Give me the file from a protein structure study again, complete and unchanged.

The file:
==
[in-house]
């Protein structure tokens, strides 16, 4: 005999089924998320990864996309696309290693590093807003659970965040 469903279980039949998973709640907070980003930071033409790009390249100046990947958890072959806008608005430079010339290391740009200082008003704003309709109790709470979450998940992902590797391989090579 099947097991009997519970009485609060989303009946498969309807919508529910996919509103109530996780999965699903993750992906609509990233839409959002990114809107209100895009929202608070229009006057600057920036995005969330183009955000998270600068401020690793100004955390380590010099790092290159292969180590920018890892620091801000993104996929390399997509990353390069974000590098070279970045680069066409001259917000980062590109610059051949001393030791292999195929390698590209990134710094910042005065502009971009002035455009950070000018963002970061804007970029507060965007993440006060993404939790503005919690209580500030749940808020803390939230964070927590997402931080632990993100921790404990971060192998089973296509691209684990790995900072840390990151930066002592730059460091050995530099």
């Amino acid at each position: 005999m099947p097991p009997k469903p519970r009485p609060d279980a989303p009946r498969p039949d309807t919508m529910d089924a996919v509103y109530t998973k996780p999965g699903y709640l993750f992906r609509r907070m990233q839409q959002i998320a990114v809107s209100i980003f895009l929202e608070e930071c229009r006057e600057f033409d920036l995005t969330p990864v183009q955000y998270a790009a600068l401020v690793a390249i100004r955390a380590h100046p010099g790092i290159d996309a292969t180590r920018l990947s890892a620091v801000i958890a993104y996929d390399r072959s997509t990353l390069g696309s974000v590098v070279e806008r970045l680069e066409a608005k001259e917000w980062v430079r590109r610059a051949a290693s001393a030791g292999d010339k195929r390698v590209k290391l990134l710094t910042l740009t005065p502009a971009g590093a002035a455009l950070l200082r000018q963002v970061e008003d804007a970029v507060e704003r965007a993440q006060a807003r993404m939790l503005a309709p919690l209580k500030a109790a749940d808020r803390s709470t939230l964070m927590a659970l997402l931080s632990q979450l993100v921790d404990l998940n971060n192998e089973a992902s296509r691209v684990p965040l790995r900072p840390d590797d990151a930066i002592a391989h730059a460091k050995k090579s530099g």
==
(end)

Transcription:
[in-house]
């Protein structure tokens, strides 16, 4: 005999089924998320990864996309696309290693590093807003659970965040 469903279980039949998973709640907070980003930071033409790009390249100046990947958890072959806008608005430079010339290391740009200082008003704003309709109790709470979450998940992902590797391989090579 099947097991009997519970009485609060989303009946498969309807919508529910996919509103109530996780999965699903993750992906609509990233839409959002990114809107209100895009929202608070229009006057600057920036995005969330183009955000998270600068401020690793100004955390380590010099790092290159292969180590920018890892620091801000993104996929390399997509990353390069974000590098070279970045680069066409001259917000980062590109610059051949001393030791292999195929390698590209990134710094910042005065502009971009002035455009950070000018963002970061804007970029507060965007993440006060993404939790503005919690209580500030749940808020803390939230964070927590997402931080632990993100921790404990971060192998089973296509691209684990790995900072840390990151930066002592730059460091050995530099």
């Amino acid at each position: 005999m099947p097991p009997k469903p519970r009485p609060d279980a989303p009946r498969p039949d309807t919508m529910d089924a996919v509103y109530t998973k996780p999965g699903y709640l993750f992906r609509r907070m990233q839409q959002i998320a990114v809107s209100i980003f895009l929202e608070e930071c229009r006057e600057f033409d920036l995005t969330p990864v183009q955000y998270a790009a600068l401020v690793a390249i100004r955390a380590h100046p010099g790092i290159d996309a292969t180590r920018l990947s890892a620091v801000i958890a993104y996929d390399r072959s997509t990353l390069g696309s974000v590098v070279e806008r970045l680069e066409a608005k001259e917000w980062v430079r590109r610059a051949a290693s001393a030791g292999d010339k195929r390698v590209k290391l990134l710094t910042l740009t005065p502009a971009g590093a002035a455009l950070l200082r000018q963002v970061e008003d804007a970029v507060e704003r965007a993440q006060a807003r993404m939790l503005a309709p919690l209580k500030a109790a749940d808020r803390s709470t939230l964070m927590a659970l997402l931080s632990q979450l993100v921790d404990l998940n971060n192998e089973a992902s296509r691209v684990p965040l790995r900072p840390d590797d990151a930066i002592a391989h730059a460091k050995k090579s530099g």